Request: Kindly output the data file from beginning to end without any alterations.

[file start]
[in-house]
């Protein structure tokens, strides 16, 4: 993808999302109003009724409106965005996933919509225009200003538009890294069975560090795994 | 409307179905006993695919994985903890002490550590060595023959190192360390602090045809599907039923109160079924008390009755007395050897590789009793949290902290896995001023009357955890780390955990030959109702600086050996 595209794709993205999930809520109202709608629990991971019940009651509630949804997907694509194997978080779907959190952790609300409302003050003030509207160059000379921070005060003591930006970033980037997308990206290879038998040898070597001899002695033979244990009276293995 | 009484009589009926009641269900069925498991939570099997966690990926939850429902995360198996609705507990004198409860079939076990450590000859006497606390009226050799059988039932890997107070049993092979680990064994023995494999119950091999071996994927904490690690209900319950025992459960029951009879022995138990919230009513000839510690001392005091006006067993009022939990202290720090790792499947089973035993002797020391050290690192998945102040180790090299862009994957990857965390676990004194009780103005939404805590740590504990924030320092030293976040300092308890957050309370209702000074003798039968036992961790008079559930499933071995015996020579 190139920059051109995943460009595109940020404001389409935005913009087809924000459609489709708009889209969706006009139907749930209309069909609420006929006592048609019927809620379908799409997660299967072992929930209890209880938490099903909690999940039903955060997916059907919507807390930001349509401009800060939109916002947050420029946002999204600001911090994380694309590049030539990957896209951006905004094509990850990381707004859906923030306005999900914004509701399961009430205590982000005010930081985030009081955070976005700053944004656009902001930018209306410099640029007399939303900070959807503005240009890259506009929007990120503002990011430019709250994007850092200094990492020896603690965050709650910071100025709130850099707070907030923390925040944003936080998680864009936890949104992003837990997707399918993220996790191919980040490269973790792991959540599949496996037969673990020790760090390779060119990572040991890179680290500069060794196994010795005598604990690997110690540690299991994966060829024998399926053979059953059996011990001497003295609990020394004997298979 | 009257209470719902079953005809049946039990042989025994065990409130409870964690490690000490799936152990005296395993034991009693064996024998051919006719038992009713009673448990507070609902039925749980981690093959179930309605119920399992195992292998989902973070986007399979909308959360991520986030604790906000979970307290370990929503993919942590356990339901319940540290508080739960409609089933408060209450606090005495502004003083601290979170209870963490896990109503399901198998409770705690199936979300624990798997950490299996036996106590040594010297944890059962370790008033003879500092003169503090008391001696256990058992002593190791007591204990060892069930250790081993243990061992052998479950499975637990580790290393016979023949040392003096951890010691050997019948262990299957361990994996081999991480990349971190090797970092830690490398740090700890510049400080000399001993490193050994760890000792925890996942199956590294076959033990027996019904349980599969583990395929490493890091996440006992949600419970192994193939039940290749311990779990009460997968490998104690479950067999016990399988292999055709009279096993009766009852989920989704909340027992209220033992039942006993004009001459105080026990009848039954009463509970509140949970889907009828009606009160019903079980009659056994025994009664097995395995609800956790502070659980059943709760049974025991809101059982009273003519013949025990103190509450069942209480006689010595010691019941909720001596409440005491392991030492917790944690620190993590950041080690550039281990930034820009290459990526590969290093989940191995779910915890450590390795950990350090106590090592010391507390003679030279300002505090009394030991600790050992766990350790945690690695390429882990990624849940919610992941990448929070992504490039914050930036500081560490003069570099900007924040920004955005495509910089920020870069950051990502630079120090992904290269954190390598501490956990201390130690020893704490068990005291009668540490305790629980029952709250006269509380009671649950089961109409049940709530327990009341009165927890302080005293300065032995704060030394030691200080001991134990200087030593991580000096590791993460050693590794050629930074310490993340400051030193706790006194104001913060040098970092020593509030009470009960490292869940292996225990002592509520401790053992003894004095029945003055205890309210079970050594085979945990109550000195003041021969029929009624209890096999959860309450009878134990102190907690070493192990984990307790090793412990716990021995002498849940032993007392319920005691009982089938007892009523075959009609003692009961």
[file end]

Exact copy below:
[in-house]
């Protein structure tokens, strides 16, 4: 993808999302109003009724409106965005996933919509225009200003538009890294069975560090795994 | 409307179905006993695919994985903890002490550590060595023959190192360390602090045809599907039923109160079924008390009755007395050897590789009793949290902290896995001023009357955890780390955990030959109702600086050996 595209794709993205999930809520109202709608629990991971019940009651509630949804997907694509194997978080779907959190952790609300409302003050003030509207160059000379921070005060003591930006970033980037997308990206290879038998040898070597001899002695033979244990009276293995 | 009484009589009926009641269900069925498991939570099997966690990926939850429902995360198996609705507990004198409860079939076990450590000859006497606390009226050799059988039932890997107070049993092979680990064994023995494999119950091999071996994927904490690690209900319950025992459960029951009879022995138990919230009513000839510690001392005091006006067993009022939990202290720090790792499947089973035993002797020391050290690192998945102040180790090299862009994957990857965390676990004194009780103005939404805590740590504990924030320092030293976040300092308890957050309370209702000074003798039968036992961790008079559930499933071995015996020579 190139920059051109995943460009595109940020404001389409935005913009087809924000459609489709708009889209969706006009139907749930209309069909609420006929006592048609019927809620379908799409997660299967072992929930209890209880938490099903909690999940039903955060997916059907919507807390930001349509401009800060939109916002947050420029946002999204600001911090994380694309590049030539990957896209951006905004094509990850990381707004859906923030306005999900914004509701399961009430205590982000005010930081985030009081955070976005700053944004656009902001930018209306410099640029007399939303900070959807503005240009890259506009929007990120503002990011430019709250994007850092200094990492020896603690965050709650910071100025709130850099707070907030923390925040944003936080998680864009936890949104992003837990997707399918993220996790191919980040490269973790792991959540599949496996037969673990020790760090390779060119990572040991890179680290500069060794196994010795005598604990690997110690540690299991994966060829024998399926053979059953059996011990001497003295609990020394004997298979 | 009257209470719902079953005809049946039990042989025994065990409130409870964690490690000490799936152990005296395993034991009693064996024998051919006719038992009713009673448990507070609902039925749980981690093959179930309605119920399992195992292998989902973070986007399979909308959360991520986030604790906000979970307290370990929503993919942590356990339901319940540290508080739960409609089933408060209450606090005495502004003083601290979170209870963490896990109503399901198998409770705690199936979300624990798997950490299996036996106590040594010297944890059962370790008033003879500092003169503090008391001696256990058992002593190791007591204990060892069930250790081993243990061992052998479950499975637990580790290393016979023949040392003096951890010691050997019948262990299957361990994996081999991480990349971190090797970092830690490398740090700890510049400080000399001993490193050994760890000792925890996942199956590294076959033990027996019904349980599969583990395929490493890091996440006992949600419970192994193939039940290749311990779990009460997968490998104690479950067999016990399988292999055709009279096993009766009852989920989704909340027992209220033992039942006993004009001459105080026990009848039954009463509970509140949970889907009828009606009160019903079980009659056994025994009664097995395995609800956790502070659980059943709760049974025991809101059982009273003519013949025990103190509450069942209480006689010595010691019941909720001596409440005491392991030492917790944690620190993590950041080690550039281990930034820009290459990526590969290093989940191995779910915890450590390795950990350090106590090592010391507390003679030279300002505090009394030991600790050992766990350790945690690695390429882990990624849940919610992941990448929070992504490039914050930036500081560490003069570099900007924040920004955005495509910089920020870069950051990502630079120090992904290269954190390598501490956990201390130690020893704490068990005291009668540490305790629980029952709250006269509380009671649950089961109409049940709530327990009341009165927890302080005293300065032995704060030394030691200080001991134990200087030593991580000096590791993460050693590794050629930074310490993340400051030193706790006194104001913060040098970092020593509030009470009960490292869940292996225990002592509520401790053992003894004095029945003055205890309210079970050594085979945990109550000195003041021969029929009624209890096999959860309450009878134990102190907690070493192990984990307790090793412990716990021995002498849940032993007392319920005691009982089938007892009523075959009609003692009961």